Monday, June 17, 2013

Why Is It So Hard to Combat Child Marriage?

Across the developing world, ten million girls are married off each year before the age of eighteen, usually against their will. One in seven of those girls is younger than fifteen. In some places this problem is well known; in India, the efforts of both international and domestic rights groups have started conversations and enabled laws that try to curb this longstanding disturbing practice. But elsewhere, the tradition of child marriage holds firm. The challenges faced by a female child bride are profound: the dwindling of opportunities for education, the loss of any hope for economic independence, the threat of infant mortality—the total narrowing of the girl’s life. And while child marriage is technically illegal in much of the world, laws in many jursidictions are rarely enforced. Years go by and more girls are added to the ranks of those who forfeit their futures to live the life of a child bride.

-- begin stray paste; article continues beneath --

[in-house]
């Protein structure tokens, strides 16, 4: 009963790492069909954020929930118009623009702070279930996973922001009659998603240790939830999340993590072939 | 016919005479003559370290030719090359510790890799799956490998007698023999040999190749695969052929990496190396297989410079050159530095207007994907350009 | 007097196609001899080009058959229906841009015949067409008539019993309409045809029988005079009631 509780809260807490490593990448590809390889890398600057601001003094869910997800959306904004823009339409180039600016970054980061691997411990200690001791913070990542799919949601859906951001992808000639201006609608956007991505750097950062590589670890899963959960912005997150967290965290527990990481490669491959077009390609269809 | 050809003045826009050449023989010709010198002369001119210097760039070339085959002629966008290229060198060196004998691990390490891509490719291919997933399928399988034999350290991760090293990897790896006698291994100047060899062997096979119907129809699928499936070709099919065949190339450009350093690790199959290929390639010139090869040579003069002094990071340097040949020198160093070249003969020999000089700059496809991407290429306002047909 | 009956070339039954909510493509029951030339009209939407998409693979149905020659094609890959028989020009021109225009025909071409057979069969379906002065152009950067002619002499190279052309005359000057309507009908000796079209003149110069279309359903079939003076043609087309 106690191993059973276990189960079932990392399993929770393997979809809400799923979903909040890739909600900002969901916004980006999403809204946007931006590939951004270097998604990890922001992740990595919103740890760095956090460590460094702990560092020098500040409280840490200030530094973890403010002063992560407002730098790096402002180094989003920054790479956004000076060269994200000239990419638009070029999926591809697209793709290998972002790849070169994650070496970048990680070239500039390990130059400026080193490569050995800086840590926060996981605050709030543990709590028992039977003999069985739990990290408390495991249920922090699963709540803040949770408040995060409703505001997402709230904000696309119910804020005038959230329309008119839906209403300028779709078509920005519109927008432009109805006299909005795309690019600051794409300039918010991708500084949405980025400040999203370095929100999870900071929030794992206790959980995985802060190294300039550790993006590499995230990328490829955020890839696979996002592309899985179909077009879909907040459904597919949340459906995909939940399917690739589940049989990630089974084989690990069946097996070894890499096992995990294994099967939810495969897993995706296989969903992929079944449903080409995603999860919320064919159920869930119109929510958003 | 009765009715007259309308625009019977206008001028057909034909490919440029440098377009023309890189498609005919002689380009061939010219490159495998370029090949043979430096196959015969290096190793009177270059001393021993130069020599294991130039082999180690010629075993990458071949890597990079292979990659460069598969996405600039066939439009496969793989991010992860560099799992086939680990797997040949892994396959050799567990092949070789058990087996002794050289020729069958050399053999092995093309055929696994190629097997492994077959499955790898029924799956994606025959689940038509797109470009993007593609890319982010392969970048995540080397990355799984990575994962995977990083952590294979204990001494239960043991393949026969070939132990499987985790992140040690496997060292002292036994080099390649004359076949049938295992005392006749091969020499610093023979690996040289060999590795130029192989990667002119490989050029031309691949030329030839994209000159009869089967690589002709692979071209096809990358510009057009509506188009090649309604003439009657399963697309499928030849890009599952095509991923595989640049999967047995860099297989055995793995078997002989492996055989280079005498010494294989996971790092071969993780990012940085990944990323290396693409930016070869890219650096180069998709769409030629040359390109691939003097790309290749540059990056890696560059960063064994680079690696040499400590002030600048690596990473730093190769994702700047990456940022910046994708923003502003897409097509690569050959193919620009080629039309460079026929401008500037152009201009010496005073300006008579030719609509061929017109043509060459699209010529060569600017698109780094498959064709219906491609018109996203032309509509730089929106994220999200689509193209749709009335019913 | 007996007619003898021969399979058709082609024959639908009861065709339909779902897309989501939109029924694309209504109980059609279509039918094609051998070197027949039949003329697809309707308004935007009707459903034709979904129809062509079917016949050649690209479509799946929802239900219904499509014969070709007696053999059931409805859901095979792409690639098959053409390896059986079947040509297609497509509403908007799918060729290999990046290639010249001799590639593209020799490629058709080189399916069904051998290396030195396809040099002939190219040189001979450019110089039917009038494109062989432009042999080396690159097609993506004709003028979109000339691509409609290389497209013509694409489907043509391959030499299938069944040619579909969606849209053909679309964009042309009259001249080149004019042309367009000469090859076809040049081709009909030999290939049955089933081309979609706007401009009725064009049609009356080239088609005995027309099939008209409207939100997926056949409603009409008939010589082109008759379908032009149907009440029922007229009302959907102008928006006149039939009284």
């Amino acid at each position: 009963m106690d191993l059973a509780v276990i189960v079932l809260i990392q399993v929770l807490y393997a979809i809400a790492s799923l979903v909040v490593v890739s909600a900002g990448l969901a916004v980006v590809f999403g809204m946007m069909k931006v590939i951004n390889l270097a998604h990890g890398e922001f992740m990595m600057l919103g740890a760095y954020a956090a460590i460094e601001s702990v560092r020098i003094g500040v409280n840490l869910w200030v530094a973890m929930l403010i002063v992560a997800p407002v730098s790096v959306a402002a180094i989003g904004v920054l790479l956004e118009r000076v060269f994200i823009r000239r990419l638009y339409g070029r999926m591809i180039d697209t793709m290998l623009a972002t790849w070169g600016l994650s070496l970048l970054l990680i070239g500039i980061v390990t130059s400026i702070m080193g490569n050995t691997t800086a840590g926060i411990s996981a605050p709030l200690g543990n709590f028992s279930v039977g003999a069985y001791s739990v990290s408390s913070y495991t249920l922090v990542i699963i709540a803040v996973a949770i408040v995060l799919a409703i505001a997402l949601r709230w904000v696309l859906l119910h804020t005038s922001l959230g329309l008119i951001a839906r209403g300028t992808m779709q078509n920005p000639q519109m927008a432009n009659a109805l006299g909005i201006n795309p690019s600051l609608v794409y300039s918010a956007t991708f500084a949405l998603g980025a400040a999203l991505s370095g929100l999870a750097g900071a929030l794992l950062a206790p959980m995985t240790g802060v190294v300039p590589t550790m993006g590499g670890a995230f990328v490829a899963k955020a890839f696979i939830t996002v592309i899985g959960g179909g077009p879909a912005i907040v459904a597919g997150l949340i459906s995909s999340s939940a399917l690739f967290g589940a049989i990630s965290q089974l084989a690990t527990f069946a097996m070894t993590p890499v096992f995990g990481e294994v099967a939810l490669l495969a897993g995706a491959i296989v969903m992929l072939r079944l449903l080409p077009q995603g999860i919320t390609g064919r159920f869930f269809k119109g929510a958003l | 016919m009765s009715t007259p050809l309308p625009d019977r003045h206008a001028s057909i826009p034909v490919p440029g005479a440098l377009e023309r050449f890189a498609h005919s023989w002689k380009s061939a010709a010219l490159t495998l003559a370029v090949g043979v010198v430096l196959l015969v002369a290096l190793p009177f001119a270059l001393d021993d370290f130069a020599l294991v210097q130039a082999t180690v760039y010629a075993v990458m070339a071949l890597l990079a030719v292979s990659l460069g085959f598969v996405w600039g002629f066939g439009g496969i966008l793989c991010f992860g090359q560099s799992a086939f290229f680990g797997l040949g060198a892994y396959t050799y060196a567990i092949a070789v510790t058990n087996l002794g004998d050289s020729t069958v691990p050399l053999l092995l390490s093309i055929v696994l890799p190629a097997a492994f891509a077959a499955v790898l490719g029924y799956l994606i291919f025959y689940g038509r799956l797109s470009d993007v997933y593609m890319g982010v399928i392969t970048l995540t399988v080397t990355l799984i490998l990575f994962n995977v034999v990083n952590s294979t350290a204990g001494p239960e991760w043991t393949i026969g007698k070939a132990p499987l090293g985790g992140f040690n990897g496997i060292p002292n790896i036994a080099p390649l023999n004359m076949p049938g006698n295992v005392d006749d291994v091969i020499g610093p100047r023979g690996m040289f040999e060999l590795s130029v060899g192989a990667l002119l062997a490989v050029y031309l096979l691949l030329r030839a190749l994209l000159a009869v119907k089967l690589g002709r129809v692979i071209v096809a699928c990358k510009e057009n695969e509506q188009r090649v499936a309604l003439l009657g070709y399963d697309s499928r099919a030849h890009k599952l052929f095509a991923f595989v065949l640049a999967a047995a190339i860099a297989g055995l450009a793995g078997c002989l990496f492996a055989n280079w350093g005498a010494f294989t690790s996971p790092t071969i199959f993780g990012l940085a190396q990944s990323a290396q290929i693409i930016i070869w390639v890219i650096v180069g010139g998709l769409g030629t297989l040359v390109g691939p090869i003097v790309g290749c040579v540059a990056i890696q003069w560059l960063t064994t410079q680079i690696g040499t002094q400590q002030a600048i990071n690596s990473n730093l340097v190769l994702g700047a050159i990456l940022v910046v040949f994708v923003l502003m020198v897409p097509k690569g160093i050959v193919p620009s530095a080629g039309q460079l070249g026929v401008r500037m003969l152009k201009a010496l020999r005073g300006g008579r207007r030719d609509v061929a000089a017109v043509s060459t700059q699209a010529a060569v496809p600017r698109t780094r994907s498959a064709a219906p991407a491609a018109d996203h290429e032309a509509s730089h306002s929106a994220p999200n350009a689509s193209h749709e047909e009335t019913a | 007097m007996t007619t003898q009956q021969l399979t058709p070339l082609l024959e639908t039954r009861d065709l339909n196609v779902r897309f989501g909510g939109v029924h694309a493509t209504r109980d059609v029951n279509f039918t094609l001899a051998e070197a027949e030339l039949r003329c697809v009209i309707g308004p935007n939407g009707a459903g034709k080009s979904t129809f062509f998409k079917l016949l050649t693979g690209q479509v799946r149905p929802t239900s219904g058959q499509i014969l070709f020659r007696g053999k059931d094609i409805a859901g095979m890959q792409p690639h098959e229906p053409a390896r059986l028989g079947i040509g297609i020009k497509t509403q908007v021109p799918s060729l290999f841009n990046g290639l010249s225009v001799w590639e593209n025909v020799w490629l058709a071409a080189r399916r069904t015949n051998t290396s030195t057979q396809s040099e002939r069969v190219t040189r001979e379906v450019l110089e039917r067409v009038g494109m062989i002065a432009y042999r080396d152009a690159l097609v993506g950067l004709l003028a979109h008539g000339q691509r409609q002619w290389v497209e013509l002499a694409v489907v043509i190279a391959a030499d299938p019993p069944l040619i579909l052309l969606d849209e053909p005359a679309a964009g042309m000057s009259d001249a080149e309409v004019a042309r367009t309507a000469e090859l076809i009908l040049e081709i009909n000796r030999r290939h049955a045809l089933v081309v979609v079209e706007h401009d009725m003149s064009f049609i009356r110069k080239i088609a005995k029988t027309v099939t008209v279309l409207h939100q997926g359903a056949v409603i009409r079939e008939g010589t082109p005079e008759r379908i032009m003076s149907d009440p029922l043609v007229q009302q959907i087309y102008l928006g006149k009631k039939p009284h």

The Ford Foundation released an interactive world map on child marriage this week that collates and threads together the research of dozens of NGOs across the world. Their project aims to make it easier for both people at home to better grasp the global challenge that child marriage presents and for disparate advocacy groups to see themselves as part of a larger movement. Although the final and long-lasting efforts must be made by national governments themselves, the Ford Foundation feels there is also a place for international groups to provide ties and support. “We believe very strongly that if you’re looking at long term change, there is absolutely a role for outside partners who may bring in certain expertise…[and] help connect groups to resources,” says Margaret Hempel, the director of the organization’s Sexuality, and Reproductive Health and Rights program, “but in the end the lasting solutions will come from the people who are most directly effected.”

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